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From lord +‎ -ship.



lordship (countable and uncountable, plural lordships)

  1. The state or condition of being a lord.
    • 2004, Alice Sheppard, Families of the King: Writing Identity in the Anglo-Saxon Chronicle, page 27
      For example, we know that Alfred did connect land tenure with lordship and that he was particularly interested in questions of military service []
    • 2011, Daniel Frankforter, Word of God - Words of Men: The Use and Abuse of Scripture, page 93
      Lordship entails both privilege and responsibility. Lords have power over their subjects, but that power is granted them so that they can protect and provide for others.
  2. (hence, with his or your) Title applied to a lord (except an archbishop or duke, who is called Grace) or a formal form of address applied to a judge (in Great Britain), etc.
    May I ask that the order be granted, if your lordship so pleases?
    • 1946, Mervyn Peake, Titus Groan
      'He's had his bath,' she said. 'He's just had his bath, bless his little lordship's heart.'
    • 1959, Georgette Heyer, chapter 1, in The Unknown Ajax:
      Charles had not been employed above six months at Darracott Place, but he was not such a whopstraw as to make the least noise in the performance of his duties when his lordship was out of humour.
  3. Seigniory; domain; the territory over which a lord holds jurisdiction; a manor.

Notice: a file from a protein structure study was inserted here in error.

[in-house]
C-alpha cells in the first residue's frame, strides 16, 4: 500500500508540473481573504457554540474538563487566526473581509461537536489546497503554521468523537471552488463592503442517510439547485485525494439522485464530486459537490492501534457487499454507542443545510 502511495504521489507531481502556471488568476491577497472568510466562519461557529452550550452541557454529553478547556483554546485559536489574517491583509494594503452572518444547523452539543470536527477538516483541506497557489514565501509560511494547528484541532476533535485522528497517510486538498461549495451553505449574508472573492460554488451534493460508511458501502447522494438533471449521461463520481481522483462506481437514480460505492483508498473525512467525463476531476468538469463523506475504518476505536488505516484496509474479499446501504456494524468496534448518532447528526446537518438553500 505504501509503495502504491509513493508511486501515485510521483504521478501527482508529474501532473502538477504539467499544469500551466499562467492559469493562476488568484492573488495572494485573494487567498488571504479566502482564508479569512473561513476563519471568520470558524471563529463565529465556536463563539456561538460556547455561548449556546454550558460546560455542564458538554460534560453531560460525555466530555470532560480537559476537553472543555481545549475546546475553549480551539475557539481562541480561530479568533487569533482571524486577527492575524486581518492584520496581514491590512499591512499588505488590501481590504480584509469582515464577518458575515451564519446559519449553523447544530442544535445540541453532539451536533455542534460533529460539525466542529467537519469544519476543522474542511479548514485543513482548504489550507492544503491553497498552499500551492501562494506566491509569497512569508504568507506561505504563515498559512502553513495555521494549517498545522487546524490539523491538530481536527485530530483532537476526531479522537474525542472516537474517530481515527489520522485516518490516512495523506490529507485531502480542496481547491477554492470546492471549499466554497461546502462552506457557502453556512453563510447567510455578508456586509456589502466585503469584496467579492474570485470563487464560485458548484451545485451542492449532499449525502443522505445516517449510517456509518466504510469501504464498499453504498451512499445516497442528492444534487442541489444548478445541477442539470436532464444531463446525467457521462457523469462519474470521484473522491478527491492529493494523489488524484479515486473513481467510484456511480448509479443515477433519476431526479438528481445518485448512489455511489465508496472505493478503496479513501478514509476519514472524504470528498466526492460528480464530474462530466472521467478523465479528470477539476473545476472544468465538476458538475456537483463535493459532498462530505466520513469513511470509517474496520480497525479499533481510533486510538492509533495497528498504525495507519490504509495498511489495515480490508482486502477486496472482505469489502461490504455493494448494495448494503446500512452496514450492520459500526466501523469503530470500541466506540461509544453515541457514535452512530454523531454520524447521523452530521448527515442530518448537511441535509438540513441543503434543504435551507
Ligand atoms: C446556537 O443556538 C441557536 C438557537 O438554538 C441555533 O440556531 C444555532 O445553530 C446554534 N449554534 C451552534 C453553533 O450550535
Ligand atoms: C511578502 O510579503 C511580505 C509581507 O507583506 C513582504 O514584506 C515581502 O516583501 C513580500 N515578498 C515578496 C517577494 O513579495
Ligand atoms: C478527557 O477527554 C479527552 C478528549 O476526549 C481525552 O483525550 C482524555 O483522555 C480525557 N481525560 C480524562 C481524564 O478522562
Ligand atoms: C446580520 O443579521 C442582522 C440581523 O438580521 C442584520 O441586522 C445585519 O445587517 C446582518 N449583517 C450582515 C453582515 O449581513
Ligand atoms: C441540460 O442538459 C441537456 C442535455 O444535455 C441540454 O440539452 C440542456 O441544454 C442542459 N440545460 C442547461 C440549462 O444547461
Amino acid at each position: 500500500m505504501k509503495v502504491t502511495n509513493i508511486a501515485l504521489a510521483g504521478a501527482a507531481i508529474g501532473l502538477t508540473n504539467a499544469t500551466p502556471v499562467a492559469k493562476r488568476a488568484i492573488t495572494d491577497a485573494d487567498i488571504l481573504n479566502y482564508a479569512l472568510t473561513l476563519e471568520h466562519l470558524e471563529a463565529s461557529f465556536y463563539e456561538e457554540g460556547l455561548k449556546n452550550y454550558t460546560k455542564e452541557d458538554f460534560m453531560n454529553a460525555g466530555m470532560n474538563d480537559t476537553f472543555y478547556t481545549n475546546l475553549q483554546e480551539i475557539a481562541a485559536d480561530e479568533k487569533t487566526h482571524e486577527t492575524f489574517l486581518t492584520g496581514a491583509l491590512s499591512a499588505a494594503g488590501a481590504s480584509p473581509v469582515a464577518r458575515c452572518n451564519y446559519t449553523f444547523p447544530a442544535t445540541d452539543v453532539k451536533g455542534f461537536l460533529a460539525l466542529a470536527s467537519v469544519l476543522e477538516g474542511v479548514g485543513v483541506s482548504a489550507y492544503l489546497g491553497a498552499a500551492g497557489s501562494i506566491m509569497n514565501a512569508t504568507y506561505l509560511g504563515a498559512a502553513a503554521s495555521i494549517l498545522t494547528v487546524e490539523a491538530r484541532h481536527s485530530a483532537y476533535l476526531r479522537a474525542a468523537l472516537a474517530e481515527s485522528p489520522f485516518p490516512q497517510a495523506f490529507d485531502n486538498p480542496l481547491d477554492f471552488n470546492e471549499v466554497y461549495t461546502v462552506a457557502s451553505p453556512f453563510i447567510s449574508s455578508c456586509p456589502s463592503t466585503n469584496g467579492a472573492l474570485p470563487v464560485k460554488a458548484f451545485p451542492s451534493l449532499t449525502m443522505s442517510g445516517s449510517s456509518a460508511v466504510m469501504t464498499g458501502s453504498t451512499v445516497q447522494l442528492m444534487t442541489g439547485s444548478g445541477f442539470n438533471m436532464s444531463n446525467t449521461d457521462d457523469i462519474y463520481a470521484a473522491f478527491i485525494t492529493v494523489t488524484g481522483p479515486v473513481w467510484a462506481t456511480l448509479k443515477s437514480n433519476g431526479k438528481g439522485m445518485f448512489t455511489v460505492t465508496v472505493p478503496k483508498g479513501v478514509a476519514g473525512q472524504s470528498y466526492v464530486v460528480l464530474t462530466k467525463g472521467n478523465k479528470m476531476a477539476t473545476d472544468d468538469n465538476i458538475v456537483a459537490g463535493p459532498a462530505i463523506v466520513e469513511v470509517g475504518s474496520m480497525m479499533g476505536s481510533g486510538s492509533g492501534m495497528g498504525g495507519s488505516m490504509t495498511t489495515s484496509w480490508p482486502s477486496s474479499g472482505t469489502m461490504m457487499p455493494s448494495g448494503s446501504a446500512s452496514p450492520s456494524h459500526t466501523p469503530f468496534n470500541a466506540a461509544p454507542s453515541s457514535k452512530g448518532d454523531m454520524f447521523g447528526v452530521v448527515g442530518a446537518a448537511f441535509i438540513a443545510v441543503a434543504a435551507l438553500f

• ca. 1690, John Dryden (translator), Juvenal (author), The Tenth Satire of Juvenal:
      What lands and lordships for their owner know / My quondam barber, but his worship now.
    • 1832, John Burke, A General and Heraldic Dictionary of the Peerage and Baronetage of the British Empire, volume I, page 425
      [] for whose ransom he compelled Lord Percy to build the castle of Punnoon, in the lordship of Eaglesham.
  4. Dominion; power; authority.
    • But Jesus called them to him, and saith unto them, Ye know that they which are accounted to rule over the Gentiles exercise lordship over them; and their great ones exercise authority upon them.


Part or all of this entry has been imported from the 1913 edition of Webster’s Dictionary, which is now free of copyright and hence in the public domain. The imported definitions may be significantly out of date, and any more recent senses may be completely missing.
(See the entry for lordship in
Webster’s Revised Unabridged Dictionary, G. & C. Merriam, 1913.)

See also[edit]